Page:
Example 3. In this example, there are three coding regions being driven by a single promoter. In this case the plant selectable marker has been included directly into the DNA construct as the 5′-most gene adjacent to the promoter and the heavy chain is inserted downstream of that with the cp148 IRES at its 5′ end. The light chain gene is inserted downstream of that having the mp75 IRES at it's 5′ end and then lastly a termination/polyA site. An alternative configuration places polycistronic heavy and light chain gene driven by a promoter as in Examples 1 and 2 and the selectable marker with its own promoter on the same DNA construct. In this fashion the antibody genes are placed under the control of one type of promoter and the selectable gene on another. This provides tighter linkage of the marker and the antibody genes compared to the co-transformation methods described in examples 1 and 2 but still allows for separate and distinct regulation of the expression of the genes.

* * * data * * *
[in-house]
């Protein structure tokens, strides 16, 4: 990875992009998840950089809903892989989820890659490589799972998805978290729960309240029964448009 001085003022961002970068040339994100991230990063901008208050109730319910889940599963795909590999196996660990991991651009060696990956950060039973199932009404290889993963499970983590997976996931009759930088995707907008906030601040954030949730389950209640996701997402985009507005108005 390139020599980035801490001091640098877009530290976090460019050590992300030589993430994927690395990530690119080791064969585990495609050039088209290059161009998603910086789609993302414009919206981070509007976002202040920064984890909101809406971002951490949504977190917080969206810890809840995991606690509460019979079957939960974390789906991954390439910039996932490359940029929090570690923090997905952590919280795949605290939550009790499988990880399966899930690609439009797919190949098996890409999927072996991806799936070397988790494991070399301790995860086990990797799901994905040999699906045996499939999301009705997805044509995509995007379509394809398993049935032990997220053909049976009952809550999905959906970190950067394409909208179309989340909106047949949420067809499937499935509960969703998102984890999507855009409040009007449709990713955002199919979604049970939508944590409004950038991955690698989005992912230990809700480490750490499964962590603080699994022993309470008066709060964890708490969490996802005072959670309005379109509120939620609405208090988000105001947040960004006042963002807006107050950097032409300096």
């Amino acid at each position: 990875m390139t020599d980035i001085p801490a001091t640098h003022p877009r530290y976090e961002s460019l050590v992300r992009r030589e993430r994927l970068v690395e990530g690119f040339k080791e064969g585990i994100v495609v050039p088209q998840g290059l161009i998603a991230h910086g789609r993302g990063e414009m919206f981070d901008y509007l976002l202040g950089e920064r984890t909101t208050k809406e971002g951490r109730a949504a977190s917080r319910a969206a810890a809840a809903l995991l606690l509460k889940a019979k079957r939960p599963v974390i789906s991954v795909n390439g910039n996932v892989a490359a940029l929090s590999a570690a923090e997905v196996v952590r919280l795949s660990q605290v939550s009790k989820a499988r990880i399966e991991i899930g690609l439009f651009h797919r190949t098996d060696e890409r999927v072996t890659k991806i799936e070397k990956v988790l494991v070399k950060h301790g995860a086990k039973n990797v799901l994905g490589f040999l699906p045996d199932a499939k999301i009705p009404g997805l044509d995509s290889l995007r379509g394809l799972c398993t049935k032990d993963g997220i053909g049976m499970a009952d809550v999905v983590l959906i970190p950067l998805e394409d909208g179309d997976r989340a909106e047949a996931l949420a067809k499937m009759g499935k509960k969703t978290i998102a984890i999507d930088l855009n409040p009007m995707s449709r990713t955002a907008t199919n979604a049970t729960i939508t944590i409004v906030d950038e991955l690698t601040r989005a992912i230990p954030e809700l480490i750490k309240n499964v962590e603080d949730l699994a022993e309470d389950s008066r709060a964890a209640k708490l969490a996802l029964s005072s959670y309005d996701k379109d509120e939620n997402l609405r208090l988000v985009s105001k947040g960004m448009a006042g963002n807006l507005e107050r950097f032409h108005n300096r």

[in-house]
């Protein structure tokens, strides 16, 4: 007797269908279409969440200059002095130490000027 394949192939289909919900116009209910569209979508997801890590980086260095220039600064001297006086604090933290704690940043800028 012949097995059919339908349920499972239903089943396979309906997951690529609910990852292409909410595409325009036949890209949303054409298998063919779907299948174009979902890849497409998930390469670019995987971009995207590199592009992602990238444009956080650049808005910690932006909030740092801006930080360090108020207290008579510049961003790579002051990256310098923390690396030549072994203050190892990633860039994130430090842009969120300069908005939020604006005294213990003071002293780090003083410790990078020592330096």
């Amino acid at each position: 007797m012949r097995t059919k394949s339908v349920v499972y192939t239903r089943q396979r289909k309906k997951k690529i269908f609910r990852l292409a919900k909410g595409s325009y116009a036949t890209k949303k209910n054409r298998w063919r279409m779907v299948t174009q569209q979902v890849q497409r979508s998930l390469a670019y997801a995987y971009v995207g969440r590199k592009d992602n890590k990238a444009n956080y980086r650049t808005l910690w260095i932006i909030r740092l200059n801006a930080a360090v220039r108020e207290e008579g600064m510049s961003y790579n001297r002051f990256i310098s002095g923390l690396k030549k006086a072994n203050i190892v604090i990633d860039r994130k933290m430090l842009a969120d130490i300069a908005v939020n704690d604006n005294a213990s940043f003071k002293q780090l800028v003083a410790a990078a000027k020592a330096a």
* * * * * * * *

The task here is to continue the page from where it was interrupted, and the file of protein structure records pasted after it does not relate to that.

All patent and non-patent publications cited in this specification are indicative of the level of skill of those skilled in the art to which this invention pertains. All these publications and patent applications are herein incorporated by reference to the same extent as if each individual publication or patent application was specifically and individually indicated as being incorporated by reference herein.
Those skilled in the art will recognize, or be able to ascertain, using no more than routine experimentation, numerous equivalents to the specific substances and procedures described herein. Such equivalents are considered to be within the scope of this invention, and are covered by the following claims.